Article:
Alcohol enhances unprovoked 22-28 kHz USVs and suppresses USV mean frequency in High Alcohol Drinking (HAD-1) male rats

Neha Thakore, James M. Reno, Rueben A. Gonzales, Timothy Schallert, Richard Bell, W. Todd Maddox, Christine L. Duvauchelle

Research output: Contribution to journalArticle

10 Scopus citations


Heightened emotional states increase impulsive behaviors such as excessive ethanol consumption in humans. Though positive and negative affective states in rodents can be monitored in real-time through ultrasonic vocalization (USV) emissions, few animal studies have focused on the role of emotional status as a stimulus for initial ethanol drinking. Our laboratory has recently developed reliable, high-speed analysis techniques to compile USV data during multiple-hour drinking sessions. Since High Alcohol Drinking (HAD-1) rats are selectively bred to voluntarily consume intoxicating levels of alcohol, we hypothesized that USVs emitted by HAD-1 rats would reveal unique emotional phenotypes predictive of alcohol intake and sensitive to alcohol experience. In this study, male HAD-1 rats had access to water, 15% and 30% EtOH or water only (i.e., Controls) during 8 weeks of daily 7-h drinking-in-the-dark (DID) sessions. USVs, associated with both positive (i.e., 50-55 kHz frequency-modulated or FM) and negative (i.e., 22-28 kHz) emotional states, emitted during these daily DID sessions were examined. Findings showed basal 22-28. kHz USVs were emitted by both EtOH-Naïve (Control) and EtOH-experienced rats, alcohol experience enhanced 22-28. kHz USV emissions, and USV acoustic parameters (i.e., mean frequency in kHz) of both positive and negative USVs were significantly suppressed by chronic alcohol experience. These data suggest that negative affective status initiates and maintains excessive alcohol intake in selectively bred HAD-1 rats and support the notion that unprovoked emissions of negative affect-associated USVs (i.e., 22-28 kHz) predict vulnerability to excessive alcohol intake in distinct rodent models.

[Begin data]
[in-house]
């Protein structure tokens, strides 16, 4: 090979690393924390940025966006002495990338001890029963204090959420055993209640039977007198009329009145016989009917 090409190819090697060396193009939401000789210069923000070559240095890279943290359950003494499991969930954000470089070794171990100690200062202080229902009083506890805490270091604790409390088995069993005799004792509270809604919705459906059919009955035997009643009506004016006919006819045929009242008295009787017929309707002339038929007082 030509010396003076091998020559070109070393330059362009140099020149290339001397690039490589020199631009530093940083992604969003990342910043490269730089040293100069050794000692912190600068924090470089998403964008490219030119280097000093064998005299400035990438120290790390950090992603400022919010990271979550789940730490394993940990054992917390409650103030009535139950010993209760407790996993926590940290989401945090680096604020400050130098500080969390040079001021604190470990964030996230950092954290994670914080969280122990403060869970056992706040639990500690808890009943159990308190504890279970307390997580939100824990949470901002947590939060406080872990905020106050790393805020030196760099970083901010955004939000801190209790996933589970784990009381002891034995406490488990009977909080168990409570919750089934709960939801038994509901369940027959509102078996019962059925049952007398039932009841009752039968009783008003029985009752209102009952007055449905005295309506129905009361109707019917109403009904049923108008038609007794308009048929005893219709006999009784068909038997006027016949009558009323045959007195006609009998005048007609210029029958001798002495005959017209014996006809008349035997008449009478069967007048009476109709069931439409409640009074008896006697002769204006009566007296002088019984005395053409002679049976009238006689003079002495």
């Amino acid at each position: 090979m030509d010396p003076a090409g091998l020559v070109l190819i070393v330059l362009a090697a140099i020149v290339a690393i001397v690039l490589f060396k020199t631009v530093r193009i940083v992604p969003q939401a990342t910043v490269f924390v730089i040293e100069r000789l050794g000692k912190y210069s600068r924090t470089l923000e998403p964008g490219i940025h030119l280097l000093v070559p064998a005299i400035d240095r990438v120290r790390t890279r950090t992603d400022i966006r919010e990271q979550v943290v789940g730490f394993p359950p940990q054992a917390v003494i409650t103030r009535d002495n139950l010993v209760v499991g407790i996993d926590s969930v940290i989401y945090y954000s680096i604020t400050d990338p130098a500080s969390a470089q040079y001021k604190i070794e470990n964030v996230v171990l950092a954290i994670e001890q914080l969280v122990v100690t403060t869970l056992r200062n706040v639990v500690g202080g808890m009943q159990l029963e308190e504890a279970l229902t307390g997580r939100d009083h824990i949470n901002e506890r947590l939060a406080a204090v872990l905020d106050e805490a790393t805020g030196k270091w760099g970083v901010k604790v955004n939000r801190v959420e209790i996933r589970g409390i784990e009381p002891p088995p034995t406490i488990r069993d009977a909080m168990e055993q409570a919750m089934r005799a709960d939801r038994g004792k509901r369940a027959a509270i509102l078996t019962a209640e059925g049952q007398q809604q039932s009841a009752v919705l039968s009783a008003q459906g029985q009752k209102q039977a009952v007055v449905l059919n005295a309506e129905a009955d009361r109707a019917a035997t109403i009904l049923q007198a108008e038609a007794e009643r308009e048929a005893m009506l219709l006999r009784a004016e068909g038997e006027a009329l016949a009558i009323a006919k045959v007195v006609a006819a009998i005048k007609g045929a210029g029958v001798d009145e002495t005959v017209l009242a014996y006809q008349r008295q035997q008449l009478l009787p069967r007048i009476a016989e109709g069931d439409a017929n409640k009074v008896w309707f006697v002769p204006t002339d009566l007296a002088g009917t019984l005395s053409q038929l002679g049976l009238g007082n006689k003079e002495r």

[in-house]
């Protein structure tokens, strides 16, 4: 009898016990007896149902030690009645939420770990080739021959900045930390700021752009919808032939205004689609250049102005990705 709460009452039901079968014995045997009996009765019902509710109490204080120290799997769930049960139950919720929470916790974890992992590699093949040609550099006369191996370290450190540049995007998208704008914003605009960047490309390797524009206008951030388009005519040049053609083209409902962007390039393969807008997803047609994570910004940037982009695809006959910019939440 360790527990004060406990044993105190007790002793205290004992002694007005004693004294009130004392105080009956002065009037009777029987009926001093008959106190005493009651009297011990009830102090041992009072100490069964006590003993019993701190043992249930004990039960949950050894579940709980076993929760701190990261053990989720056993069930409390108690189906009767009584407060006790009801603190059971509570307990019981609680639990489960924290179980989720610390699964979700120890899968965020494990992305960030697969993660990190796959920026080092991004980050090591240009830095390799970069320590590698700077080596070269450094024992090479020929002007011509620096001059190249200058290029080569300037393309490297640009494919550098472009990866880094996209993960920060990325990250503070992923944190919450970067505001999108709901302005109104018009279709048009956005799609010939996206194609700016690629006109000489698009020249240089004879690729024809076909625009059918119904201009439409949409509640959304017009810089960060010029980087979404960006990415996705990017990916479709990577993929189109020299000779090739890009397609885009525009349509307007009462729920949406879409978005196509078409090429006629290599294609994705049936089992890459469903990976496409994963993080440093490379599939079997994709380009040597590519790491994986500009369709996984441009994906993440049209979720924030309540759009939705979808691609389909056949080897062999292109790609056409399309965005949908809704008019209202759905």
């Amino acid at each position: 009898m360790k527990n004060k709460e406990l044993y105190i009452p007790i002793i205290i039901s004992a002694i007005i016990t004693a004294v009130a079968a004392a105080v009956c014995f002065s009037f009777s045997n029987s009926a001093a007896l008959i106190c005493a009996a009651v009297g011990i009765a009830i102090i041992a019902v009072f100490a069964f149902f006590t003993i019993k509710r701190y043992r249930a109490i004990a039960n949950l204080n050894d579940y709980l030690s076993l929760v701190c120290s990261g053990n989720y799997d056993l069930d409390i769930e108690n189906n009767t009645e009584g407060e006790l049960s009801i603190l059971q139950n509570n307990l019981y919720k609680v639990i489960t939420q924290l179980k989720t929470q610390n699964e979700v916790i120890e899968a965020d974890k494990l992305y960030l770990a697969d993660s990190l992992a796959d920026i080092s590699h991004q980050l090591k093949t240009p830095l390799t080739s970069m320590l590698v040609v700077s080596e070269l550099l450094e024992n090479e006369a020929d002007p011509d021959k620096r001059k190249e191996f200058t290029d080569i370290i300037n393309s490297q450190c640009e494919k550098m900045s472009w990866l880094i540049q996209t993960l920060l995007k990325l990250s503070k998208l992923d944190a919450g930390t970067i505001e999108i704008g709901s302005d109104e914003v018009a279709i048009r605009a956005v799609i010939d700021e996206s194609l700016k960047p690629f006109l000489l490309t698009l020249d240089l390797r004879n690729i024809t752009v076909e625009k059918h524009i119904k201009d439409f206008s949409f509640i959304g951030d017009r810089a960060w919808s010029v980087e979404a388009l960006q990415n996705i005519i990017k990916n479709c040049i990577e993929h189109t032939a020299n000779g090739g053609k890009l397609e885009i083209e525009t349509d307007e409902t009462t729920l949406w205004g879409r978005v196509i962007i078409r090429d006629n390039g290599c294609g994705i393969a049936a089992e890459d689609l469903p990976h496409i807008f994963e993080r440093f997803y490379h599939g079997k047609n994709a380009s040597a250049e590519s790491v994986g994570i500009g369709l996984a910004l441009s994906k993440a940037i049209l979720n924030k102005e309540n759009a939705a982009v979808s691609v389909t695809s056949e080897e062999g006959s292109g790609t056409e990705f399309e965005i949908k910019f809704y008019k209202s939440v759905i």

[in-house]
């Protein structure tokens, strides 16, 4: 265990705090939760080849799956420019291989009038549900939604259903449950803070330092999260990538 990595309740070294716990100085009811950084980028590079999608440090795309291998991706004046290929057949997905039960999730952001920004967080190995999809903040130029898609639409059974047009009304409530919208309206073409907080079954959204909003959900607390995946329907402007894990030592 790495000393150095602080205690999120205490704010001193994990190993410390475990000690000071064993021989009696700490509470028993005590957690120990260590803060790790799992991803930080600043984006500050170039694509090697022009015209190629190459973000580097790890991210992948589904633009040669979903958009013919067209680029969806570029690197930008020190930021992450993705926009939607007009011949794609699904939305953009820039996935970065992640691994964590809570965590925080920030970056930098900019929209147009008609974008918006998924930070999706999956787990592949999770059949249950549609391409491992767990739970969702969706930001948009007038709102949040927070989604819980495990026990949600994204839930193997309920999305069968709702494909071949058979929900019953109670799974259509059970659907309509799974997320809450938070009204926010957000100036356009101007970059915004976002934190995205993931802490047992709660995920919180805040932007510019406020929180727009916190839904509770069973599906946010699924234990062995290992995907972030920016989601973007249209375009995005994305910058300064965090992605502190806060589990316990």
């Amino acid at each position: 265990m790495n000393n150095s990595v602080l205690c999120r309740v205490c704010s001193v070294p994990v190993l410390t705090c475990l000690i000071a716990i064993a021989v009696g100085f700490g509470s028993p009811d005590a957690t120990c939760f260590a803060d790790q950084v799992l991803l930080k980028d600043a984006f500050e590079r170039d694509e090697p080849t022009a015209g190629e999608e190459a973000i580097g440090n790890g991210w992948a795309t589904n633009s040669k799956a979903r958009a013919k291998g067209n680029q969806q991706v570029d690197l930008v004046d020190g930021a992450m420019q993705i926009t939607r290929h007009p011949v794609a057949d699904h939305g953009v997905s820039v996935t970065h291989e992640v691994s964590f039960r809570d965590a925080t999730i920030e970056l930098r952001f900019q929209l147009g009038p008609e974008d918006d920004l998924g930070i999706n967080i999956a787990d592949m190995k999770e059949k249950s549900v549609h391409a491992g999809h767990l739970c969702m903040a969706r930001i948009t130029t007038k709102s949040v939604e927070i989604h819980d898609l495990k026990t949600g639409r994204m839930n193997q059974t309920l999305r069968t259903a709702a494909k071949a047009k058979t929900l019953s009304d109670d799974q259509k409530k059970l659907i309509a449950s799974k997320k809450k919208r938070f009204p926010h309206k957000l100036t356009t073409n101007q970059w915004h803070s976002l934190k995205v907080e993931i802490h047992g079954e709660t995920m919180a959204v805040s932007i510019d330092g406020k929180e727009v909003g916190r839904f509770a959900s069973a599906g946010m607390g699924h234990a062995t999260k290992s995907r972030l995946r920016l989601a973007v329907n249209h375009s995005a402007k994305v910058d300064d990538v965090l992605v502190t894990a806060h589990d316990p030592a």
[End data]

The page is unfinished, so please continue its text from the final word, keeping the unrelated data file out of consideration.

Original languageEnglish (US)
Pages (from-to)228-236
Number of pages9
JournalBehavioural Brain Research
StatePublished - Apr 1 2016


  • Drinking-in-the-dark
  • Emotional status
  • Excessive alcohol intake
  • Negative affect

ASJC Scopus subject areas

  • Behavioral Neuroscience

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